First off , the construction is every bit as nice as the Fluid2 and better. The base of the trainer itself is even more beefy that it’s little brother and unlike the Fluid2 which uses semi hard rubber push on feet on the bottom of the legs and base the Supermag uses nicer adjustable feet. This comes in very handy if you are using it on an uneven floor.
Next thing I noticed was the nicer mounting system on the SuperMag. CycleOps uses a nicer adjustment knob with incremental adjustabilty for an even more precise mount than the Fluid2. There is even an added safety measure that makes loosening during a workout near impossible. Worry free sprints for the win !
Now onto my biggest reason for wanting to try this trainer out, it’s adjustable power curve.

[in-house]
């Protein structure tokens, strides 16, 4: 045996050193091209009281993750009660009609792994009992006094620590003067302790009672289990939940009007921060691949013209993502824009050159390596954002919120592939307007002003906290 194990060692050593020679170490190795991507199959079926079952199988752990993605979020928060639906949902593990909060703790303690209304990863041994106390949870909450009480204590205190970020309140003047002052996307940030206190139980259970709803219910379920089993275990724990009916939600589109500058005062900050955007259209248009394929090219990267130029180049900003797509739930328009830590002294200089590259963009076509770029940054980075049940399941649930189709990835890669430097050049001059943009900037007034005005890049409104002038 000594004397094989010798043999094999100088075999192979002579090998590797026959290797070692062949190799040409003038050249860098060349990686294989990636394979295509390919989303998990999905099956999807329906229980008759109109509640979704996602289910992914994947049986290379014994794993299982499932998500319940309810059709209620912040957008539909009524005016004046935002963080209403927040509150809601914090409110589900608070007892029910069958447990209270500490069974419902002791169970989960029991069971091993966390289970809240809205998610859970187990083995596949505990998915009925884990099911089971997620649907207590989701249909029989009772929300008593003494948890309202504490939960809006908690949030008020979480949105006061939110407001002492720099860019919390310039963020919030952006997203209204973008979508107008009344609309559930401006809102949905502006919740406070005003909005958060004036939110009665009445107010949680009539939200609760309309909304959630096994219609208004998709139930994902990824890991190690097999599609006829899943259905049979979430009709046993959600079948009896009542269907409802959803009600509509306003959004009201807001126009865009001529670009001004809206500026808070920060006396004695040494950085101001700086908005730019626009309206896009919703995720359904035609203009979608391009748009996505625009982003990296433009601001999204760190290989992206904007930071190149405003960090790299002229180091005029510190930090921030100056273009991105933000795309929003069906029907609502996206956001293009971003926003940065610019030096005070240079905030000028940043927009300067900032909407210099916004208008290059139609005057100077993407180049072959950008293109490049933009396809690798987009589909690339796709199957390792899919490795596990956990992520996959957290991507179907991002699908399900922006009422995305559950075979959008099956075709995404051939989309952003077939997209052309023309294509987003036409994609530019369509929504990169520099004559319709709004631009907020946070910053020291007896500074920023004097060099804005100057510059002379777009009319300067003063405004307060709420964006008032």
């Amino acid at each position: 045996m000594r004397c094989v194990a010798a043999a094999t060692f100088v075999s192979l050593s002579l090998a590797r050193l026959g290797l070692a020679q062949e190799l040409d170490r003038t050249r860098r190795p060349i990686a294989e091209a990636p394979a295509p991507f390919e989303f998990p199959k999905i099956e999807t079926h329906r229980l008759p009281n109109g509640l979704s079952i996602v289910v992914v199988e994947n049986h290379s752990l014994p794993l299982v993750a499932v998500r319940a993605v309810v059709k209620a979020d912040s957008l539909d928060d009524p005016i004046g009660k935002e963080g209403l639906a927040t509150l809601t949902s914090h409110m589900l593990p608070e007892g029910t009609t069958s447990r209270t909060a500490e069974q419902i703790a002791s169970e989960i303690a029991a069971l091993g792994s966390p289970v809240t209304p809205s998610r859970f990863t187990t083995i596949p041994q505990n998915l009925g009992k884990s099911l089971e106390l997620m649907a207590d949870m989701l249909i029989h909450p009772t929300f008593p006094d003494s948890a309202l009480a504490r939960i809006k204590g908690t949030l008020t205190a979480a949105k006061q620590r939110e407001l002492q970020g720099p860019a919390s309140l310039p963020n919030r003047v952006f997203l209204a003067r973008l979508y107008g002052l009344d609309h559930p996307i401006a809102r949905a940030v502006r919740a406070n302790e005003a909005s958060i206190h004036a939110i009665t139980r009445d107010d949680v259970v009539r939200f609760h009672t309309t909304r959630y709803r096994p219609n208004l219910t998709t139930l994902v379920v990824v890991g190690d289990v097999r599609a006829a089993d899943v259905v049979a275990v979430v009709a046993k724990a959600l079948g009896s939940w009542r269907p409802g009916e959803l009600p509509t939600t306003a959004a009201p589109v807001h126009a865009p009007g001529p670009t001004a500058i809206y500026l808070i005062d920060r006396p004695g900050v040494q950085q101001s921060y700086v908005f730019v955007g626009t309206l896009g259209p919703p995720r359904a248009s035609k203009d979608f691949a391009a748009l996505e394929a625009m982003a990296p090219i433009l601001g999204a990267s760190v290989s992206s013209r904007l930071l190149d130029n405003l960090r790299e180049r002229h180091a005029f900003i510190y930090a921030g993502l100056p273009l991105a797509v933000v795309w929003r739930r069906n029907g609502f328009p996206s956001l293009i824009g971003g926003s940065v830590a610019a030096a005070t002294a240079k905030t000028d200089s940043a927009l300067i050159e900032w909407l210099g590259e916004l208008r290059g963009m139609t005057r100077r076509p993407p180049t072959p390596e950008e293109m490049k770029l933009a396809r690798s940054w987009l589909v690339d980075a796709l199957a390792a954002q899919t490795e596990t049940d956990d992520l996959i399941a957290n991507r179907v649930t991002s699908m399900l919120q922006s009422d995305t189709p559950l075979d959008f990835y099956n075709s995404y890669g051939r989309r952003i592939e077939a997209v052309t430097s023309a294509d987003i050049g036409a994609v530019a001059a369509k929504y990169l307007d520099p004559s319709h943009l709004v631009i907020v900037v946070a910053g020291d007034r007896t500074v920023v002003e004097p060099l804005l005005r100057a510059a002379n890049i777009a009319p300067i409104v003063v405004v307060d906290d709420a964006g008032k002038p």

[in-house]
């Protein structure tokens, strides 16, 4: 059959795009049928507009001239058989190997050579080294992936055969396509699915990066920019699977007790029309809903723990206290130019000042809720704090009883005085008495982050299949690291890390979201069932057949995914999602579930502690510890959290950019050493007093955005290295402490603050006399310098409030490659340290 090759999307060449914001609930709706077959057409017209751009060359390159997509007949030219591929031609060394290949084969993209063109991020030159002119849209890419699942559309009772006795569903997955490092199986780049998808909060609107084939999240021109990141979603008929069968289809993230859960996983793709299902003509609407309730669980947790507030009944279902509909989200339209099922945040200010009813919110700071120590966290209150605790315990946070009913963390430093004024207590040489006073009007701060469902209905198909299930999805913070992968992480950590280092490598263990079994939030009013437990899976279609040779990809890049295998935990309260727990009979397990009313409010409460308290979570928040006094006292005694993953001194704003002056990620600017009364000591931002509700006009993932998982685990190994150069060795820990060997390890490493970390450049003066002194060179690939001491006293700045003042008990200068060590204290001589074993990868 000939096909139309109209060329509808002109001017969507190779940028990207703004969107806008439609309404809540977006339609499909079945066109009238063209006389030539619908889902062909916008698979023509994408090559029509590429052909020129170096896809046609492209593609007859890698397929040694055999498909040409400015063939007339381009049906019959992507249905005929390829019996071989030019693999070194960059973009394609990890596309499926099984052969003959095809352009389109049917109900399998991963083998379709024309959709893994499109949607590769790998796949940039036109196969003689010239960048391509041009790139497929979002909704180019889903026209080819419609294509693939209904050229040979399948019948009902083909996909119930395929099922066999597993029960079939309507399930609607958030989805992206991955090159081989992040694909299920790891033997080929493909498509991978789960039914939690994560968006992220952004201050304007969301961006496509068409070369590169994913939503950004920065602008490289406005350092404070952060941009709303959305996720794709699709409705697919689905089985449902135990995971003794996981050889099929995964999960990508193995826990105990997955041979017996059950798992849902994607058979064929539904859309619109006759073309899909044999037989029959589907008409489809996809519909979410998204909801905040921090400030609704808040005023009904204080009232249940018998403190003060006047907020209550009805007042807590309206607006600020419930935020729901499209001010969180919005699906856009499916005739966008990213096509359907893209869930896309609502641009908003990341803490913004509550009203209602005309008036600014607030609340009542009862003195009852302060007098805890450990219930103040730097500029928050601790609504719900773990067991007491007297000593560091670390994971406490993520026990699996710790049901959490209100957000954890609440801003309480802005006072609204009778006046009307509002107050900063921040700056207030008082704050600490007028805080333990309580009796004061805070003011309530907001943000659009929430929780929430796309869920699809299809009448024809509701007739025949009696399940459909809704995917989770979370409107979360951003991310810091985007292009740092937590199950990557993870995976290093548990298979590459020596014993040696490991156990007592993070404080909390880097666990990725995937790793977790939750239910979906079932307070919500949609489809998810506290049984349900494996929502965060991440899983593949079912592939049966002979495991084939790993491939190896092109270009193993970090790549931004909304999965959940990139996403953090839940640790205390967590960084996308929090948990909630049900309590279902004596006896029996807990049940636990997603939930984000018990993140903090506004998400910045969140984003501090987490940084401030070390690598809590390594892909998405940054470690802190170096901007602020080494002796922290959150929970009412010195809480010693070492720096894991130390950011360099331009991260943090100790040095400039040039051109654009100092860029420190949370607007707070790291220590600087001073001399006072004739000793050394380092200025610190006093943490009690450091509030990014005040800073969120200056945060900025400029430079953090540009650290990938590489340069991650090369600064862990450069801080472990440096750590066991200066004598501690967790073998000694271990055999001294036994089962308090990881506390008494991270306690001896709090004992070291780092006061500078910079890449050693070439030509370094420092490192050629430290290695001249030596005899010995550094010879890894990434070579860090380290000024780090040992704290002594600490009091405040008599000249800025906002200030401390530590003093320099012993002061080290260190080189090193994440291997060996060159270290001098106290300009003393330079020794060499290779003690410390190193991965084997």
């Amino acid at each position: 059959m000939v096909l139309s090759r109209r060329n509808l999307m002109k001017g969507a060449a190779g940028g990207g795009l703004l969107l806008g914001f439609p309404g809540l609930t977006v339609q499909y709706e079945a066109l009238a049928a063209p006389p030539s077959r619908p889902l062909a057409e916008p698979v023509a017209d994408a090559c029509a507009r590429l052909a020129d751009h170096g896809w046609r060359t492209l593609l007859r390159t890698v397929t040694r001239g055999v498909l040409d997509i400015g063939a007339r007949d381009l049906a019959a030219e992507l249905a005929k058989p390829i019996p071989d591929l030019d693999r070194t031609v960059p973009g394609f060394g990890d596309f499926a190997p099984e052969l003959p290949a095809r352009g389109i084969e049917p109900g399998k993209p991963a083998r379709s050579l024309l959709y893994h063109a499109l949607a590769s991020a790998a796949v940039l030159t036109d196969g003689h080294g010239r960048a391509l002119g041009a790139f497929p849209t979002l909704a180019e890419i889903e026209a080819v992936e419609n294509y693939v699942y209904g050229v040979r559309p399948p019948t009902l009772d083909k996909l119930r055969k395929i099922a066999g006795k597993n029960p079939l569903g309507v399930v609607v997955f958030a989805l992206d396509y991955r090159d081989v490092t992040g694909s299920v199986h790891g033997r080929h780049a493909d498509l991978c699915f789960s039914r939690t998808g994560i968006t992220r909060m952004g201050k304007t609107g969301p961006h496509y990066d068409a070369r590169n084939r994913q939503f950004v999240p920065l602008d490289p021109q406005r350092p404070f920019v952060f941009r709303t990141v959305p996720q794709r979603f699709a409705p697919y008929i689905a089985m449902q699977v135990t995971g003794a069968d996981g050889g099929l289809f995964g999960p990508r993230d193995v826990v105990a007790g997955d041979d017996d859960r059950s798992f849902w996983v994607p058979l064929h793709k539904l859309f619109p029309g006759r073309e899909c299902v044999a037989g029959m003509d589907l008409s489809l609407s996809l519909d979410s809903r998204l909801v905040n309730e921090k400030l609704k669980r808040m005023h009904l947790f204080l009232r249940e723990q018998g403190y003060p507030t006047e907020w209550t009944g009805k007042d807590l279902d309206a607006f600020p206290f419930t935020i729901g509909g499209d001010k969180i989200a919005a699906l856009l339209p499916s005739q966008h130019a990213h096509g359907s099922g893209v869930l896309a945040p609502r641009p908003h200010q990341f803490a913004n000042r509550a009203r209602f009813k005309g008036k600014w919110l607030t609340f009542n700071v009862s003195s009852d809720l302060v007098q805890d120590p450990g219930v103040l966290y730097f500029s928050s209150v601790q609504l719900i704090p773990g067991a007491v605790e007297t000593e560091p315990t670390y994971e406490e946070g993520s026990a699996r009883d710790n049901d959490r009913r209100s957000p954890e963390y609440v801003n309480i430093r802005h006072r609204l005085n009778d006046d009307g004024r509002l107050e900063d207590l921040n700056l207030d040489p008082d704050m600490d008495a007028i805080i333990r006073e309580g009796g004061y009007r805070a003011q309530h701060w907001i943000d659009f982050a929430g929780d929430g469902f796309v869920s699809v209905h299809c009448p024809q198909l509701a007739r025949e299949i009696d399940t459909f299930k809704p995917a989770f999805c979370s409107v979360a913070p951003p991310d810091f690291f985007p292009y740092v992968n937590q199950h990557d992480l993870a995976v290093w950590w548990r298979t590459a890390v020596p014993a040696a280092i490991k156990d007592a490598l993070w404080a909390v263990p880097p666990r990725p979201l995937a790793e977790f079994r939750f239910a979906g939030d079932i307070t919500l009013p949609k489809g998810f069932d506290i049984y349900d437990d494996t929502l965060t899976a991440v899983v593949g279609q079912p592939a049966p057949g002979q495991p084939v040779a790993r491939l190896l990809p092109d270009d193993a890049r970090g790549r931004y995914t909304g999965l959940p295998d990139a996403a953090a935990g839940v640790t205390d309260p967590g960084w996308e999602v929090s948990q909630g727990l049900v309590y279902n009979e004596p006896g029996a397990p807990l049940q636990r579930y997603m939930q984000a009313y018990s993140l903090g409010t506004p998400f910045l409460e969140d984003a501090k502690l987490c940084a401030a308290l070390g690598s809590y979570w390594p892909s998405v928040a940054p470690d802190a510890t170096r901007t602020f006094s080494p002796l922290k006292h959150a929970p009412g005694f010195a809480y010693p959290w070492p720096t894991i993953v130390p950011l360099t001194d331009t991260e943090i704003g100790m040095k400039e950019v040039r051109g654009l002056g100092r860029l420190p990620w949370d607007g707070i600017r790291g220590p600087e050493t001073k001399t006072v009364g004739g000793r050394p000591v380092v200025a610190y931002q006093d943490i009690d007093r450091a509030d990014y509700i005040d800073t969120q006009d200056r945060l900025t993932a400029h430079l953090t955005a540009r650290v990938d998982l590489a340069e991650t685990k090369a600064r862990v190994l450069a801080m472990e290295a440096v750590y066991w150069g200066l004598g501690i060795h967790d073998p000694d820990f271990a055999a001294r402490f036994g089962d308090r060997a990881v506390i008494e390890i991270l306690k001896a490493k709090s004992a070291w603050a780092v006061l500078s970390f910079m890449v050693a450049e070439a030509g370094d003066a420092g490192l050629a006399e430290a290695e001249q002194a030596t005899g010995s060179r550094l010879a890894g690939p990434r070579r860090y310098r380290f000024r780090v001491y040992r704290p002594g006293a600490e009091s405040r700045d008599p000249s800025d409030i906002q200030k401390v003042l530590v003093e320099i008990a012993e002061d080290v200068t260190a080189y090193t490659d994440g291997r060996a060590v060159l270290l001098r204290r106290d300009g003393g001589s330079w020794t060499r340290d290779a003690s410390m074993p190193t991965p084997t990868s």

The SuperMag has four resistance or power curve settings.
Setting one is the easy setting designed for very easy days or recovery rides.
Setting two is a real world road feel. Great for volume days and tempo rides.
Setting three is your interval setting. Great for mid to upper intensity workouts were you want the trainer to match your intensity.
Setting four is your hill climb or hardest setting. This setting will really make you feel like you are in the mountains.
I have spent most of my time on this unit in settings 2 and 3. As I mentioned above 20-30 min intervals make up a big chunk of my training while indoors and setting 2 works great for giving a real world feel to these longer intervals and allowing me to keep my training zones and RPE where they should be on the road.
Setting 3 , the interval setting is great for 3-10 minute intervals. Vo2 max workouts and steady state type intervals have a great feel in this setting. I have found the RPE to be slightly higher the real world but it is very close.